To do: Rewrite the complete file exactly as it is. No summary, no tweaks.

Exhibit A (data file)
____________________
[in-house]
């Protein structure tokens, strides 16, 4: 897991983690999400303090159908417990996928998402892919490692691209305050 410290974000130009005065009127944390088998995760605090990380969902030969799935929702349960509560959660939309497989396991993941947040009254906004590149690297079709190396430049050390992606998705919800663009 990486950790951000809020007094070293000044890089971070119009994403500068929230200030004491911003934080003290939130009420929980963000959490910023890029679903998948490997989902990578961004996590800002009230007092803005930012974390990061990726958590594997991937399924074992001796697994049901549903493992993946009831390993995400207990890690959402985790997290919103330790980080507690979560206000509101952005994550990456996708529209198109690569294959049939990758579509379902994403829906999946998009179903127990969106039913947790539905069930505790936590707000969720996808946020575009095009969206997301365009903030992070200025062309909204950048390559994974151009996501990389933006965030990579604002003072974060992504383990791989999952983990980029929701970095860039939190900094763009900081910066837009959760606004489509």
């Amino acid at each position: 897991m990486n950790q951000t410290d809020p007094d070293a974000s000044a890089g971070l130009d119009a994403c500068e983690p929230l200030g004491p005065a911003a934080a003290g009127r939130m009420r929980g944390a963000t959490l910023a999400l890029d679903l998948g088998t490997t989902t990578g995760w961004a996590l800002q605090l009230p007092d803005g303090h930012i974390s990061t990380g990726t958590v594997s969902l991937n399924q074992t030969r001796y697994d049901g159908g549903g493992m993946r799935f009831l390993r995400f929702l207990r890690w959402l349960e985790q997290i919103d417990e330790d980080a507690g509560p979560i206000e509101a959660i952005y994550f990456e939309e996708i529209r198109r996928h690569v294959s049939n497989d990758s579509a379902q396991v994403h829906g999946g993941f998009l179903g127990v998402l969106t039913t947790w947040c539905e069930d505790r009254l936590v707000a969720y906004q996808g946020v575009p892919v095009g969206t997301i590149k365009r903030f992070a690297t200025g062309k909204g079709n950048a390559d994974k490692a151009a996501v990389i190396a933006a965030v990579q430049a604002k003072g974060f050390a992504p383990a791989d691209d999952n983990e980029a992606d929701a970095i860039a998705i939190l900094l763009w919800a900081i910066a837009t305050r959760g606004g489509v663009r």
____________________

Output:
[in-house]
């Protein structure tokens, strides 16, 4: 897991983690999400303090159908417990996928998402892919490692691209305050 410290974000130009005065009127944390088998995760605090990380969902030969799935929702349960509560959660939309497989396991993941947040009254906004590149690297079709190396430049050390992606998705919800663009 990486950790951000809020007094070293000044890089971070119009994403500068929230200030004491911003934080003290939130009420929980963000959490910023890029679903998948490997989902990578961004996590800002009230007092803005930012974390990061990726958590594997991937399924074992001796697994049901549903493992993946009831390993995400207990890690959402985790997290919103330790980080507690979560206000509101952005994550990456996708529209198109690569294959049939990758579509379902994403829906999946998009179903127990969106039913947790539905069930505790936590707000969720996808946020575009095009969206997301365009903030992070200025062309909204950048390559994974151009996501990389933006965030990579604002003072974060992504383990791989999952983990980029929701970095860039939190900094763009900081910066837009959760606004489509």
């Amino acid at each position: 897991m990486n950790q951000t410290d809020p007094d070293a974000s000044a890089g971070l130009d119009a994403c500068e983690p929230l200030g004491p005065a911003a934080a003290g009127r939130m009420r929980g944390a963000t959490l910023a999400l890029d679903l998948g088998t490997t989902t990578g995760w961004a996590l800002q605090l009230p007092d803005g303090h930012i974390s990061t990380g990726t958590v594997s969902l991937n399924q074992t030969r001796y697994d049901g159908g549903g493992m993946r799935f009831l390993r995400f929702l207990r890690w959402l349960e985790q997290i919103d417990e330790d980080a507690g509560p979560i206000e509101a959660i952005y994550f990456e939309e996708i529209r198109r996928h690569v294959s049939n497989d990758s579509a379902q396991v994403h829906g999946g993941f998009l179903g127990v998402l969106t039913t947790w947040c539905e069930d505790r009254l936590v707000a969720y906004q996808g946020v575009p892919v095009g969206t997301i590149k365009r903030f992070a690297t200025g062309k909204g079709n950048a390559d994974k490692a151009a996501v990389i190396a933006a965030v990579q430049a604002k003072g974060f050390a992504p383990a791989d691209d999952n983990e980029a992606d929701a970095i860039a998705i939190l900094l763009w919800a900081i910066a837009t305050r959760g606004g489509v663009r």